by ValK on 14 August 2020 - 16:08
as for your friend's dog, hard to say without knowing dog and his handler. but if a person is able to manage that dog, it's still not bad.
for breeding purpose, i believe breed need dogs like this. way too many soft and submissive GSDs around.
just selection for mating must be done wisely.
Nans, i guess it's all depends on person and how relation with dog have been build.
by Koots on 14 August 2020 - 18:08
Valk - this is the ped of my dog bred by my friend (sire is dog I described). This was not my dog but same ped:
My dog was very stable, guidable, clear-headed, had strong nerve, great environmental soundness, and was open/social. He was a great dog, and went on to become a certified K9 (Victoria, BC). His handler later moved to Australia & took the dog with him. I visited them while on vacation there, many years later, and the dog was a happy-go-lucky guy.
Point is, even though the sire of my dog had that 'dominance' about him, it did not make my dog like that. My dog was able to switch handlers when he became a police K9 candidate and perform well with his LE partner.
by Baerenfangs Erbe on 14 August 2020 - 18:08
Right now I have an incredibly resilient and strong dog that lives for the fight but he is the sweetest, most gentle dog in social situations. He's loyal to a fault. You would never know what this dog is, if you met him on the farmers market.
I grew up with these type of dogs. You can absolutely have a strong dominant yet social dog. They don't have to be assholes! That's what makes a German Shepherd dog what is a German Shepherd Dog.
by Hired Dog on 14 August 2020 - 18:08
You are correct, they dont have to be assholes, but, most of them are. It may depend on how they were raised, kennel dogs VS house dogs, how old they were when they come into your life, etc.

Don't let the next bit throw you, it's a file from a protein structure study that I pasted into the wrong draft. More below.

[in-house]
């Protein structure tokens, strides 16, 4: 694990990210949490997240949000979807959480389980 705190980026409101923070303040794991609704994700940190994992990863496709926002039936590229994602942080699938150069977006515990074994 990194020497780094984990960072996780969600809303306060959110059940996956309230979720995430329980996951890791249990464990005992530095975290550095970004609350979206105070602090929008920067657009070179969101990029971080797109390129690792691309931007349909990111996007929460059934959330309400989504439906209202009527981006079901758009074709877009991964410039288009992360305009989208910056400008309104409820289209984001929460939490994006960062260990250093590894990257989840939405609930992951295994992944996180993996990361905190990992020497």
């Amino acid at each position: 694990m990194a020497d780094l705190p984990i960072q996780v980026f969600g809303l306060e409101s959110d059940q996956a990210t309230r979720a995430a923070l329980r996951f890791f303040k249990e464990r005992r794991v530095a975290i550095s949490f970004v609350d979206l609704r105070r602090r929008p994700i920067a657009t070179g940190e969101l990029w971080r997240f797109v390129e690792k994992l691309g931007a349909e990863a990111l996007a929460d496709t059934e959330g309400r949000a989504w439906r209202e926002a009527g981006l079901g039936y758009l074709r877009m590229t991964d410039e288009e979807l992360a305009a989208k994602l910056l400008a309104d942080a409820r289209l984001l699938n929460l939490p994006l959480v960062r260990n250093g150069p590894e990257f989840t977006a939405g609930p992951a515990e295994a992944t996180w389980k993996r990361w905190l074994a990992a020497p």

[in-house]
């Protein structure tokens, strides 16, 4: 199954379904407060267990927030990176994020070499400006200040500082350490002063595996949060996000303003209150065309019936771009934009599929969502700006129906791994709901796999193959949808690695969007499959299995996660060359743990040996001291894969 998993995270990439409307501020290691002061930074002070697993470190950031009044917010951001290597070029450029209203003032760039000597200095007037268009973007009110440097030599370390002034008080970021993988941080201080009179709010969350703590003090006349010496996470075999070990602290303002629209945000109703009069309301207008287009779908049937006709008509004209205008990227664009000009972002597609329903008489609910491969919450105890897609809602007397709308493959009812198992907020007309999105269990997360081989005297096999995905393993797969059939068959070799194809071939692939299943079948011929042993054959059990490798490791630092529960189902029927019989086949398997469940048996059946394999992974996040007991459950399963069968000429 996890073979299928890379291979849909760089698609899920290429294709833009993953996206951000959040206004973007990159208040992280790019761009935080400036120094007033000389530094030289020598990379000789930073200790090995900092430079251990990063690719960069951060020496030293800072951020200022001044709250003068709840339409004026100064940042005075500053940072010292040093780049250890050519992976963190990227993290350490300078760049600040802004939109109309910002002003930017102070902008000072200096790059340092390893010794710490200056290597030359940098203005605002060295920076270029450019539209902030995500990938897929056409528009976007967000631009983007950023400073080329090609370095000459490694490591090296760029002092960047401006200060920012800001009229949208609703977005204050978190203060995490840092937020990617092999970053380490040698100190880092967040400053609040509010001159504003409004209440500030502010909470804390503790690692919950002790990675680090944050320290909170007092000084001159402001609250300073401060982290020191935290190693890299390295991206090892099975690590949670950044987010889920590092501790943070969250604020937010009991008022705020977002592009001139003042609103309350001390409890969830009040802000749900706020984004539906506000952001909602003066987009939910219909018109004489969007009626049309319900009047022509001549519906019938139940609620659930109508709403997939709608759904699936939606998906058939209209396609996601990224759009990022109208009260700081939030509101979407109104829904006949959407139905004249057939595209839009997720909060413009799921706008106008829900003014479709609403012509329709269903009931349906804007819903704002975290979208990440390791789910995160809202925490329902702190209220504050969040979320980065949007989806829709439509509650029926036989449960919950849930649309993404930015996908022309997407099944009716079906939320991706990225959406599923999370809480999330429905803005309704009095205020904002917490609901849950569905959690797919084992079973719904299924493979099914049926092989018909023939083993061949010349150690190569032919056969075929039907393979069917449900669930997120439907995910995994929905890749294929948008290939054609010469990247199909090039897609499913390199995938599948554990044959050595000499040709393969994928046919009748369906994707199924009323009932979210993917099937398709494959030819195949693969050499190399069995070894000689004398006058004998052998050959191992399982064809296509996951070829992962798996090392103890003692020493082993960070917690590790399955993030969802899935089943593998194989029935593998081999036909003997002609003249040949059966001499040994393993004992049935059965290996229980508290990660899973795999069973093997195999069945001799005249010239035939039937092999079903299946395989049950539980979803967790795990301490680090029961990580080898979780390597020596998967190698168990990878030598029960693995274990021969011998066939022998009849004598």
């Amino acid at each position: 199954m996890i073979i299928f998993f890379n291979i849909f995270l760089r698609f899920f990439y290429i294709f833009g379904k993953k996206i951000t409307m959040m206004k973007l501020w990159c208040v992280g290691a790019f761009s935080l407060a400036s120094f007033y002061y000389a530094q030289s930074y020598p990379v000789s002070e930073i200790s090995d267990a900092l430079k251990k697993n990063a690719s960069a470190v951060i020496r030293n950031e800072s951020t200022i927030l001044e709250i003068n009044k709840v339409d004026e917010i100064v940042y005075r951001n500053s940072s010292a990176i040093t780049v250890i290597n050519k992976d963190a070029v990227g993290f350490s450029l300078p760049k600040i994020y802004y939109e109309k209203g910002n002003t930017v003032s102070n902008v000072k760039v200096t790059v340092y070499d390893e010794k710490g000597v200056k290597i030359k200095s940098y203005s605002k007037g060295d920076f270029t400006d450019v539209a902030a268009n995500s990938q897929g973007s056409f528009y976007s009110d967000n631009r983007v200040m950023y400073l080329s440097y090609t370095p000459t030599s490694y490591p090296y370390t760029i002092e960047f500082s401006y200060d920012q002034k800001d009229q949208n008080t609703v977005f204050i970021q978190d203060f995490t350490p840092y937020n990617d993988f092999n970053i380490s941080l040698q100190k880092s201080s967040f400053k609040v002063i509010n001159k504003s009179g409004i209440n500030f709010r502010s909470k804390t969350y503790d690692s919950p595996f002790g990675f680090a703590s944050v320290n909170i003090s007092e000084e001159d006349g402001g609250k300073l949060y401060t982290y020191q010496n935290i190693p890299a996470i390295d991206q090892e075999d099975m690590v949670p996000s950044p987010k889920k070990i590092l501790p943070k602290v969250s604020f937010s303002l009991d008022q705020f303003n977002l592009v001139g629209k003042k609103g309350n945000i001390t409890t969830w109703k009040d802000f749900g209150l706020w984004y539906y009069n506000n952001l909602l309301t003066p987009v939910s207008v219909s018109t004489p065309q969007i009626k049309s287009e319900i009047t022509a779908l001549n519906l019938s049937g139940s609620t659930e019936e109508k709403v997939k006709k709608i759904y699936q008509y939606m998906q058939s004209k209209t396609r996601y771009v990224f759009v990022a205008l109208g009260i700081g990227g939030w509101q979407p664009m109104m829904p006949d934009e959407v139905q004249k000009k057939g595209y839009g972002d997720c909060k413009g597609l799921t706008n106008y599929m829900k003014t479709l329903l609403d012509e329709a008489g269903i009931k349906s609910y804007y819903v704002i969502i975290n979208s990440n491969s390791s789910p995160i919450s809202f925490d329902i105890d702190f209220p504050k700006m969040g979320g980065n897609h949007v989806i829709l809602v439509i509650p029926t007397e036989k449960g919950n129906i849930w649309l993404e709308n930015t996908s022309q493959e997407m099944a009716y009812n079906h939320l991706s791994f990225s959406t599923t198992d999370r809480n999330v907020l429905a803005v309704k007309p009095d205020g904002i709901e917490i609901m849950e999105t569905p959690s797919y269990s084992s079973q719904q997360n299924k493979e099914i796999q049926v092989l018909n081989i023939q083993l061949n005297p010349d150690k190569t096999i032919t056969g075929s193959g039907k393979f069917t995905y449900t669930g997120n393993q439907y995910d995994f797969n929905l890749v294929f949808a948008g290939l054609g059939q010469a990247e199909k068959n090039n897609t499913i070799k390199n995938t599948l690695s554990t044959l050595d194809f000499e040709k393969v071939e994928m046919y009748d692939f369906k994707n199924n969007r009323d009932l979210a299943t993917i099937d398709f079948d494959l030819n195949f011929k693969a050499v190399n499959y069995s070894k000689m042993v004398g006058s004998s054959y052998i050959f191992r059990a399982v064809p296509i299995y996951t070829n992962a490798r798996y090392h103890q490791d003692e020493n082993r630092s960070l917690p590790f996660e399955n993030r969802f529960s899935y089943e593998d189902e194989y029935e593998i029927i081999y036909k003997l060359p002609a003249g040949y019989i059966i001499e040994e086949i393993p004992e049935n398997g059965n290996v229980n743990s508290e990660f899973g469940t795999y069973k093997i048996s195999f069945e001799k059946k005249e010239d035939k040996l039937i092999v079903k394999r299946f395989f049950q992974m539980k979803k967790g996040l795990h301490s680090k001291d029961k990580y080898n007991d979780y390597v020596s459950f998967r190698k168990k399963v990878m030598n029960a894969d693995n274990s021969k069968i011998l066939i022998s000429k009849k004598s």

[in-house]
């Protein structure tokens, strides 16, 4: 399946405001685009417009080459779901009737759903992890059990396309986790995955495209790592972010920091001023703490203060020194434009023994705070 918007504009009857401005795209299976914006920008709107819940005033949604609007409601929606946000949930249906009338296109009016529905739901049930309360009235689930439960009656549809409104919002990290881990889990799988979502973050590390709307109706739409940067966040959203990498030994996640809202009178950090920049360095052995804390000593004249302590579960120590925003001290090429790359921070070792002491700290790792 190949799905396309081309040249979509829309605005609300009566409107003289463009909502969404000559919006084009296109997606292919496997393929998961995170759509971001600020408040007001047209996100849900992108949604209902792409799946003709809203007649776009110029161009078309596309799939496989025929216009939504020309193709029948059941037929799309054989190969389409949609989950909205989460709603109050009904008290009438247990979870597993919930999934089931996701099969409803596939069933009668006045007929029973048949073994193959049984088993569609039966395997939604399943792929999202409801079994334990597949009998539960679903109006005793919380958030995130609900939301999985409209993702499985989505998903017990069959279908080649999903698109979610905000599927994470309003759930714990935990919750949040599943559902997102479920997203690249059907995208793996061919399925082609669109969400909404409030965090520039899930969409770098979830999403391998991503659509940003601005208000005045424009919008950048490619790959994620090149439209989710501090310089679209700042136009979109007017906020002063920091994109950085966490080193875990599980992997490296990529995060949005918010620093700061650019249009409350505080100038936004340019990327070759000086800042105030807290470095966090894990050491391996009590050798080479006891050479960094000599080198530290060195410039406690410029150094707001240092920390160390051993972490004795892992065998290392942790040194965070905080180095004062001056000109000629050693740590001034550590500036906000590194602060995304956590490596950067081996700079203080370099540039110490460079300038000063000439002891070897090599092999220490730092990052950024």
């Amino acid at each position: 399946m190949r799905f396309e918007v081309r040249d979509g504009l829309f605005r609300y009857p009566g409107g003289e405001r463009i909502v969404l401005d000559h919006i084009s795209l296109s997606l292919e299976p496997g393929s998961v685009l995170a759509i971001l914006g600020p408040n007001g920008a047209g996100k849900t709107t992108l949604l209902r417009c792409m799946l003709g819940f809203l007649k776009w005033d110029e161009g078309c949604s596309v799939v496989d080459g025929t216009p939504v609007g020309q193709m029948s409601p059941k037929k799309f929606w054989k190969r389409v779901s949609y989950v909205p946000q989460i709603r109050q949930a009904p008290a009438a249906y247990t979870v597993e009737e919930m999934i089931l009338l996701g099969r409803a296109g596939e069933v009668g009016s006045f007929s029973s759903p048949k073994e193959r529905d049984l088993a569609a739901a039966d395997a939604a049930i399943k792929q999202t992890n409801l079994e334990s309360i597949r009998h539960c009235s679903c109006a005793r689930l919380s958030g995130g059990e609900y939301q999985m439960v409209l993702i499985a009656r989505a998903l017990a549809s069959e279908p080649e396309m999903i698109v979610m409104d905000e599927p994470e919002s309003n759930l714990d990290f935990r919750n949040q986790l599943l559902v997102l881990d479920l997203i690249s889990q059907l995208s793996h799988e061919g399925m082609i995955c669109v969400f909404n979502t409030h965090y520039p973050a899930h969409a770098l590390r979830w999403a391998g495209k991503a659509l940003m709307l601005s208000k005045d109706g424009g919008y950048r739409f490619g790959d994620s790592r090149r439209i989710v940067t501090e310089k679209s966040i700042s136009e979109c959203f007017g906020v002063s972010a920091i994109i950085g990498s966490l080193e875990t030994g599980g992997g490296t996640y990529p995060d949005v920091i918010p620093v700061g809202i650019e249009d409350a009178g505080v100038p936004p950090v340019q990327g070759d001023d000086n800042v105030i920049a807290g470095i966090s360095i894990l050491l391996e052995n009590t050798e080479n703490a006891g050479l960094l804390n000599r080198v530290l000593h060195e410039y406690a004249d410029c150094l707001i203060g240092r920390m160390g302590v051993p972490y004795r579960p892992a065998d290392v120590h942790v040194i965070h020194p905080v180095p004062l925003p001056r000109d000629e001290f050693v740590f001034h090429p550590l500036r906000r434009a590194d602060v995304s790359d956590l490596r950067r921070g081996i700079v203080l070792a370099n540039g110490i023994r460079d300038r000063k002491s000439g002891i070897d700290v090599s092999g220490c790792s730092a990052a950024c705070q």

Training also has a lot to do with it also...some people cannot train and cause more issues. I have yet to see a genetically true dominant dog that was not an asshole when pushed.
by apple on 14 August 2020 - 20:08
by GSCat on 15 August 2020 - 05:08
I found the bond between handler and dominant dog is much stronger than less/non-dominant dog. It takes a lot longer to forge, more difficult as others have noted, and a lot more work. The biggest problems are if the handler cannot do what is necessary, or there has to be a handler change, or the handler dies. The dog might never work with anyone else if he/she bonded with the original handler. It's more/different than the one-person dog characteristic that many GSD have.
Add in some true handler aggression characteristics in the dog and the bond is stronger yet when established. The relationship is also a little different (not better or worse, just different).
PS: In case someone new to GSD is reading this now or in the future, not for the faint-of-heart or inexperienced, and not necessary for a GSD to be a *real* (civil/protective/working) GSD. If not worked properly, can actually be counterproductive. My personal preference only. There are a lot of people with a lot more knowledge and experience than me on here that do not prefer/like it.
by ValK on 15 August 2020 - 19:08
by apple on 15 August 2020 - 22:08
by ValK on 15 August 2020 - 23:08
well, look at the base - it's nothing else but redirection of dog's frustration to closest object. it's not necessarily should be handler. name come from fact, that person on the another end of leash very often is a person who turned out to be closest one to dog. but often that frustration can be redirected to person, who isn't dog's handler and just happened to be near by. the dog do not discriminate in this case whom to use to discharge itself.
in case of dominance, attack on handler is not redirection of frustration but calculated attempt to solve existed issue. person who holds that leash may consider self to be dog's handler but not necessarily that dog see it same way :)
b.t.w. handler aggression is not curable trait, when the rank's aggression in most cases can be solved.
by apple on 16 August 2020 - 08:08